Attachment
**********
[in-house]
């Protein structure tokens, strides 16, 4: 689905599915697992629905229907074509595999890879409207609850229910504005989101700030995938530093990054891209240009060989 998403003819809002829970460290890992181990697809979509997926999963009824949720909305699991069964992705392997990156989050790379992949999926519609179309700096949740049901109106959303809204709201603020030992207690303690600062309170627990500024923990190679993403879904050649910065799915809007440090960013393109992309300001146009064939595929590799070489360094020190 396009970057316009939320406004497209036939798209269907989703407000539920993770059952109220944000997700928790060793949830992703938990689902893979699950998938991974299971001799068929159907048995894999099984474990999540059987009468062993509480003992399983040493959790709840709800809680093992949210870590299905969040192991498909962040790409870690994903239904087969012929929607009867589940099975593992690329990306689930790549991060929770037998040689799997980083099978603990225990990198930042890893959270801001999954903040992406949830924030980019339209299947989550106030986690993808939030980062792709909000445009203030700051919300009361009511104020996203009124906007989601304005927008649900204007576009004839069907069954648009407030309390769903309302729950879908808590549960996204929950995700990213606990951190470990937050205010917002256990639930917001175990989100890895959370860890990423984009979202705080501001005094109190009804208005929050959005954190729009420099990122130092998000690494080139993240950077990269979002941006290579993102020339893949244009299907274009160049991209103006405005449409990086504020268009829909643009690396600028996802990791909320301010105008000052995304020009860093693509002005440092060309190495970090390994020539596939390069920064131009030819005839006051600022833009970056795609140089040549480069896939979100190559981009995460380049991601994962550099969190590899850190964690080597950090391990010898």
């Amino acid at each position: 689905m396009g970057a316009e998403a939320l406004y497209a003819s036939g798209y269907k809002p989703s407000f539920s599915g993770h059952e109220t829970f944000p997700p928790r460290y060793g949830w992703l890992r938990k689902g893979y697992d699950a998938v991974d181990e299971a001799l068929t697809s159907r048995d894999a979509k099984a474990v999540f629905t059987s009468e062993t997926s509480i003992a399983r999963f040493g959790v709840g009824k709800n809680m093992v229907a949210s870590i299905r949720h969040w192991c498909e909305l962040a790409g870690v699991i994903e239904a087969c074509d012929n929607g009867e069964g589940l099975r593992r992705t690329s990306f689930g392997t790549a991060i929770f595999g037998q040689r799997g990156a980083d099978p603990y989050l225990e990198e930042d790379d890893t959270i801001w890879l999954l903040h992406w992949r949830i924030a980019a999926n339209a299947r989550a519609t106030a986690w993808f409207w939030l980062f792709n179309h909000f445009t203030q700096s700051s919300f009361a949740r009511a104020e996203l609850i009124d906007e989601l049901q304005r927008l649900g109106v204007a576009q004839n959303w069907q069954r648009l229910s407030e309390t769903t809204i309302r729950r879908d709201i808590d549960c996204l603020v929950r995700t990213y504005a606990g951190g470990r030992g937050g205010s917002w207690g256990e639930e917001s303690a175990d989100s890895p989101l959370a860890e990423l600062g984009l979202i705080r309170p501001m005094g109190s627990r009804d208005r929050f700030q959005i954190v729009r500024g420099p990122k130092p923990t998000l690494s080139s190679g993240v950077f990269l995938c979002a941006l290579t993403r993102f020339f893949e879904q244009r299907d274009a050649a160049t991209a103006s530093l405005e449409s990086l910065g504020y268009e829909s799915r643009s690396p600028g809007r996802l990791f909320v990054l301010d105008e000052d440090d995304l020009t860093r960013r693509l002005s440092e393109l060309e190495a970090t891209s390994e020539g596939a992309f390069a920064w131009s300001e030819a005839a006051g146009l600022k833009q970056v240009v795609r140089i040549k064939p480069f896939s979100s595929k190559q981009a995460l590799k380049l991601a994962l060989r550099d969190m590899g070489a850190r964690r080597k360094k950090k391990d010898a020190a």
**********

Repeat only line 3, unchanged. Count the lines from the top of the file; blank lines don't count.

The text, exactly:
């Amino acid at each position: 689905m396009g970057a316009e998403a939320l406004y497209a003819s036939g798209y269907k809002p989703s407000f539920s599915g993770h059952e109220t829970f944000p997700p928790r460290y060793g949830w992703l890992r938990k689902g893979y697992d699950a998938v991974d181990e299971a001799l068929t697809s159907r048995d894999a979509k099984a474990v999540f629905t059987s009468e062993t997926s509480i003992a399983r999963f040493g959790v709840g009824k709800n809680m093992v229907a949210s870590i299905r949720h969040w192991c498909e909305l962040a790409g870690v699991i994903e239904a087969c074509d012929n929607g009867e069964g589940l099975r593992r992705t690329s990306f689930g392997t790549a991060i929770f595999g037998q040689r799997g990156a980083d099978p603990y989050l225990e990198e930042d790379d890893t959270i801001w890879l999954l903040h992406w992949r949830i924030a980019a999926n339209a299947r989550a519609t106030a986690w993808f409207w939030l980062f792709n179309h909000f445009t203030q700096s700051s919300f009361a949740r009511a104020e996203l609850i009124d906007e989601l049901q304005r927008l649900g109106v204007a576009q004839n959303w069907q069954r648009l229910s407030e309390t769903t809204i309302r729950r879908d709201i808590d549960c996204l603020v929950r995700t990213y504005a606990g951190g470990r030992g937050g205010s917002w207690g256990e639930e917001s303690a175990d989100s890895p989101l959370a860890e990423l600062g984009l979202i705080r309170p501001m005094g109190s627990r009804d208005r929050f700030q959005i954190v729009r500024g420099p990122k130092p923990t998000l690494s080139s190679g993240v950077f990269l995938c979002a941006l290579t993403r993102f020339f893949e879904q244009r299907d274009a050649a160049t991209a103006s530093l405005e449409s990086l910065g504020y268009e829909s799915r643009s690396p600028g809007r996802l990791f909320v990054l301010d105008e000052d440090d995304l020009t860093r960013r693509l002005s440092e393109l060309e190495a970090t891209s390994e020539g596939a992309f390069a920064w131009s300001e030819a005839a006051g146009l600022k833009q970056v240009v795609r140089i040549k064939p480069f896939s979100s595929k190559q981009a995460l590799k380049l991601a994962l060989r550099d969190m590899g070489a850190r964690r080597k360094k950090k391990d010898a020190a």